The NFL appealed the six-game suspension of Cleveland Browns quarterback Deshaun Watson on Wednesday, according to a league spokesman.
The league appealed the fine handed down Monday by a third-party disciplinary officer after hearing allegations that Watson engaged in sexual coercion and lewd behavior toward two dozen women hired for massages.
Following the process set forth in the collective bargaining agreement between the league and the NFL Players Association, the appeal will be heard by NFL Commissioner Roger Goodell or his designee. The league did not immediately say who would oversee the appeal.
Sue L. Robinson, a retired federal judge appointed jointly by the NFL and the players’ union to oversee the disciplinary hearing, found that Watson violated the league’s personal conduct policy by engaging in unwanted sexual contact with another person, endangering the safety and welfare of the player. Presence of another person and undermining the integrity of the NFL. He said in his 16-page report that Watson’s behavior, which he called “predatory” and “disgusting,” might have merited a stiffer penalty, but that it was limited by league policy and his past disciplinary record.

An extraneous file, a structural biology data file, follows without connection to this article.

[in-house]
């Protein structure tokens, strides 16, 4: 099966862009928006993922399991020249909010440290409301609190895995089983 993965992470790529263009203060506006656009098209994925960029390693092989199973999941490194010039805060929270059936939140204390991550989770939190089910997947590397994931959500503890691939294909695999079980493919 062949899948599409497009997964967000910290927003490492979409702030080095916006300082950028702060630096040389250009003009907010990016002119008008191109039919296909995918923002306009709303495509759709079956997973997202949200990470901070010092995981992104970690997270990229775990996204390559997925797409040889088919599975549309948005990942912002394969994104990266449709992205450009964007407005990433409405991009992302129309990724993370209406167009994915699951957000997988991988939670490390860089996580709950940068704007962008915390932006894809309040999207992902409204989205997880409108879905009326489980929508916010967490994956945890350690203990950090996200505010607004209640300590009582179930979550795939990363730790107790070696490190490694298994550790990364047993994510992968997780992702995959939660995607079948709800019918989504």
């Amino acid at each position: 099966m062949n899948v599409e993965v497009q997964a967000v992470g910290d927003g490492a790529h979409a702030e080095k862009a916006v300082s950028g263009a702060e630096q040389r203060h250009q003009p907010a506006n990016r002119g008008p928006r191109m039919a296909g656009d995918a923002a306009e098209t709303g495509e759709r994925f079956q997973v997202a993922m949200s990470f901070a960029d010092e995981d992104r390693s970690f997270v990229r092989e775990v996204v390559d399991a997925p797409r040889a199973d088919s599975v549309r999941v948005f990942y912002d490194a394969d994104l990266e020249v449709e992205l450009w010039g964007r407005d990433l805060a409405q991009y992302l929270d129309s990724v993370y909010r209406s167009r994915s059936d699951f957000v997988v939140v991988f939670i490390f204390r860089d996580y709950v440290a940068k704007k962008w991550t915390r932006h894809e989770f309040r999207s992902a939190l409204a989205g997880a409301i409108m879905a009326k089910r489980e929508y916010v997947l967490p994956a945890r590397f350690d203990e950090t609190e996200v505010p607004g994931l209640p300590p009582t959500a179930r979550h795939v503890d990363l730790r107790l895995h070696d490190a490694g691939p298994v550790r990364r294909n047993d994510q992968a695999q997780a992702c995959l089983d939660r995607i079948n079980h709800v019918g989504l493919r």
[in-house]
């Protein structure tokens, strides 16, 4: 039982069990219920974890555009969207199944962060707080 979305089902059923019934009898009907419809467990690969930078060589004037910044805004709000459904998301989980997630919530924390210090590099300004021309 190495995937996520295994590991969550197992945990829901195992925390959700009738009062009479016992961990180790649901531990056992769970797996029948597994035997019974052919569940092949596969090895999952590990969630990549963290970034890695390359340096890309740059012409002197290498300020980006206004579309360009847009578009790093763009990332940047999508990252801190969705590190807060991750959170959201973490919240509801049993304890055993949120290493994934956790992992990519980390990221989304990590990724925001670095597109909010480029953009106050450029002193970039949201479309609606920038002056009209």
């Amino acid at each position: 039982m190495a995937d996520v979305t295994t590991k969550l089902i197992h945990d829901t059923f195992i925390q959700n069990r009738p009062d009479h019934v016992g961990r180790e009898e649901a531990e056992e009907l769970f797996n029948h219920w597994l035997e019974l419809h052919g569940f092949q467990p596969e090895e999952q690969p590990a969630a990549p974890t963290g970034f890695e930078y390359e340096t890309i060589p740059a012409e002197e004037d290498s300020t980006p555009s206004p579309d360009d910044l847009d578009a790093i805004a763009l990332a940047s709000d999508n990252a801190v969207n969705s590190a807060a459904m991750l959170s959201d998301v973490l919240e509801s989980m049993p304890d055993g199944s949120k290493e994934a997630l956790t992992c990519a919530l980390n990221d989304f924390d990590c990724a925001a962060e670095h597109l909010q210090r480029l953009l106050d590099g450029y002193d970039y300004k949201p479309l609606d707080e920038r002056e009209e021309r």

Watson denied the charges against him, and two Texas grand juries declined to indict him. Browns owners Jimmy and Dee Haslam said they will “continue to support” the quarterback, who was given a five-year, $230 million fully guaranteed contract in March.
The players’ union previously said it would not appeal Robinson’s decision, but after the suspension was announced Monday, the NFL released a statement saying it would review its findings and “make a decision on next steps” within three business days of the CBA. enables challenges.
The six-game suspension drew criticism from Tony Busby, the attorney who represents most of Watson’s accusers, as well as sports law experts and advocates for victims of sexual assault. The league argued to Robinson that Watson deserved at least a full-year suspension, while the union fought for a lesser penalty.
The league began investigating Watson in March 2021, when Ashley Solis, a licensed massage therapist in Houston, became the first of 24 women to file a lawsuit against him. The women said that during massages in 2020 and 2021, when Watson played for the Houston Texans, he assaulted or harassed them. In a brief sent to Robinson, the league wrote that Watson “used his status as an NFL player as an excuse to engage in premeditated predatory behavior toward multiple women.”